by PhilipJ on 12 August 2006
The recent achievement of single-basepair (bp) resolution measurements of RNAp transcription in an optical trapping system (which I talked about here) was remarkable not only from a technical point of view, but also because of the new sequencing possibilities opened up by this assay. With single-basepair resolution, if the dynamics of the polymerase were in some way dependent on the underlying sequence, it should be possible to sequence individual strands of DNA.
Building on the work in the single-basepair resolution paper, the Block lab has a new result in this week’s Science, where they are (mostly) able to sequence a 32 bp section of DNA upon which an RNA polymerase is stepping.
By keeping the concentration of one of the four nucleotides required for transcription extremely low, pausing events will occur as the RNAp attempts to add this nucleotide to the growing chain. Holding each of the four nucleotides at the rate-limiting concentrations in four otherwise identical assays, the paper shows that it is possible to sequence the underlying DNA by analyzing the ordered sequence of pausing in each of the four cases. An example of their transcription data is shown below (A), with the inferred sequence shown in (B).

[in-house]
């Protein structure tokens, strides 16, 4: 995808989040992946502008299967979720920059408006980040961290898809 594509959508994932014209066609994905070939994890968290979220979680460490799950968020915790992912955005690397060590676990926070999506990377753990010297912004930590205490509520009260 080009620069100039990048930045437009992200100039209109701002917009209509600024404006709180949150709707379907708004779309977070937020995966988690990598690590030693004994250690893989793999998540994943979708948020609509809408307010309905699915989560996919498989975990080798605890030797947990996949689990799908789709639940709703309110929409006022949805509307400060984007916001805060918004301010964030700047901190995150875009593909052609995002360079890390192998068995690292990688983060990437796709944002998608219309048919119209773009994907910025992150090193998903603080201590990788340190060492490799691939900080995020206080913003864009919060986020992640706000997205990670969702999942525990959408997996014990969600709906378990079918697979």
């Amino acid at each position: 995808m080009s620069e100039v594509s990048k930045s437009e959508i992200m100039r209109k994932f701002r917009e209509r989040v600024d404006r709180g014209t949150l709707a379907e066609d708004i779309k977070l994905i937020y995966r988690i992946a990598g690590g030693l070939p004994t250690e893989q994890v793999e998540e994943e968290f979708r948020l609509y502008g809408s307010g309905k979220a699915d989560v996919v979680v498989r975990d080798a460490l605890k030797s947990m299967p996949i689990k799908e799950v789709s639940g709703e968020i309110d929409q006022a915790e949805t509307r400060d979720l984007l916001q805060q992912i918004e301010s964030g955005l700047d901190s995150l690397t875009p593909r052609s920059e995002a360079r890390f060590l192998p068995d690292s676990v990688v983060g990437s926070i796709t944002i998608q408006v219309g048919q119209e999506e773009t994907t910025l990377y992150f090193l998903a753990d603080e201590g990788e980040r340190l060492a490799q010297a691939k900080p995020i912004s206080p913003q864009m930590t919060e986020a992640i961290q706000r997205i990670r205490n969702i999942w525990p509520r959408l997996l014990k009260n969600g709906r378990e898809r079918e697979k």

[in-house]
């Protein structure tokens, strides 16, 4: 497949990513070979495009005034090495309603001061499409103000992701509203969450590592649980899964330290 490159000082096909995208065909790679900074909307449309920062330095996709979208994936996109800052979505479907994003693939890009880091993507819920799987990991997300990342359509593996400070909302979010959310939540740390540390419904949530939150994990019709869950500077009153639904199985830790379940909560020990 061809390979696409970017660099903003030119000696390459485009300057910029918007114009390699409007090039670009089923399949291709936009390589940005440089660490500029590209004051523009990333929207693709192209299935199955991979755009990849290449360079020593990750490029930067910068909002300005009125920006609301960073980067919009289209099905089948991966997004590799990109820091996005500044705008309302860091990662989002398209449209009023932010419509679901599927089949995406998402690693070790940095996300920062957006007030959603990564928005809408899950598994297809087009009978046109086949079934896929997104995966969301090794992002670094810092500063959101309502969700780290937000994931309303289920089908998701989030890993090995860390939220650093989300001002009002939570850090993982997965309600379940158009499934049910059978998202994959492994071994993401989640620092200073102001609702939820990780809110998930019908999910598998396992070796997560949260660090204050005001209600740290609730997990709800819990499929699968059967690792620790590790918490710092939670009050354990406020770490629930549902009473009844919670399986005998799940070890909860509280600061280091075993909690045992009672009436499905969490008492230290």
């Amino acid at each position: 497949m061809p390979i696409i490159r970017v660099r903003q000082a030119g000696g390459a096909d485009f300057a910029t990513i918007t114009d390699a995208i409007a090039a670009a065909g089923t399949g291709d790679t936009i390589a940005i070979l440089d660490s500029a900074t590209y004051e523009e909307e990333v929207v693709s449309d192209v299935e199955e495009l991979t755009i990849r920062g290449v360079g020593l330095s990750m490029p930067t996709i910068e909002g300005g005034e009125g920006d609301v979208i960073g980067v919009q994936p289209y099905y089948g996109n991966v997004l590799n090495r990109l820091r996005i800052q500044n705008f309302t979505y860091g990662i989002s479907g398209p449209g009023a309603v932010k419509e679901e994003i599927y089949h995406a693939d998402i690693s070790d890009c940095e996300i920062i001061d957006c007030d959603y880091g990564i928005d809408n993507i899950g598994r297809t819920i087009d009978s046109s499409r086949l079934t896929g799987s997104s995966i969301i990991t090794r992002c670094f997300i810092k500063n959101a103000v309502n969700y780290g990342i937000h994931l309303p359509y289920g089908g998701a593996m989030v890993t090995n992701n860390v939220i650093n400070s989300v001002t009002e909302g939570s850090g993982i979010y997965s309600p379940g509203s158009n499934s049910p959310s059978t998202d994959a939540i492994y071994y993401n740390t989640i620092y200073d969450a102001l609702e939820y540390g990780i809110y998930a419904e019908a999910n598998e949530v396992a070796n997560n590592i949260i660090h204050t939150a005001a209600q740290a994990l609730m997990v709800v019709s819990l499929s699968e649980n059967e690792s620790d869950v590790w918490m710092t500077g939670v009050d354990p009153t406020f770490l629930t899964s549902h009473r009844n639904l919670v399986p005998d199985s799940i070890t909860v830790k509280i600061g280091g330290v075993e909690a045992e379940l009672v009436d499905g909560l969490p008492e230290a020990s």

These data, acquired over a span of three minutes and using only four DNA molecules, are capable of determining 30 of the 32 bases in the sequence. To increase the accuracy of the assay, one need only combine the statistics from a number of identical transcription assays.
This doesn’t mean, however, that we’ll get ultrafast sequencing from now on. RNAp is quite processive (traveling up to ~2000 bp), but other elements of the dynamics make long sequencing difficult. This assay uses the pausing induced by low concentrations of a nucleotide required for transcription, but RNAp is known to have random pausing events due to misincorportation of a nucleotide as well, which complicates the analysis.
Still, these are very exciting results, and here is a direct link to the paper (PDF), courtesy the Block lab website!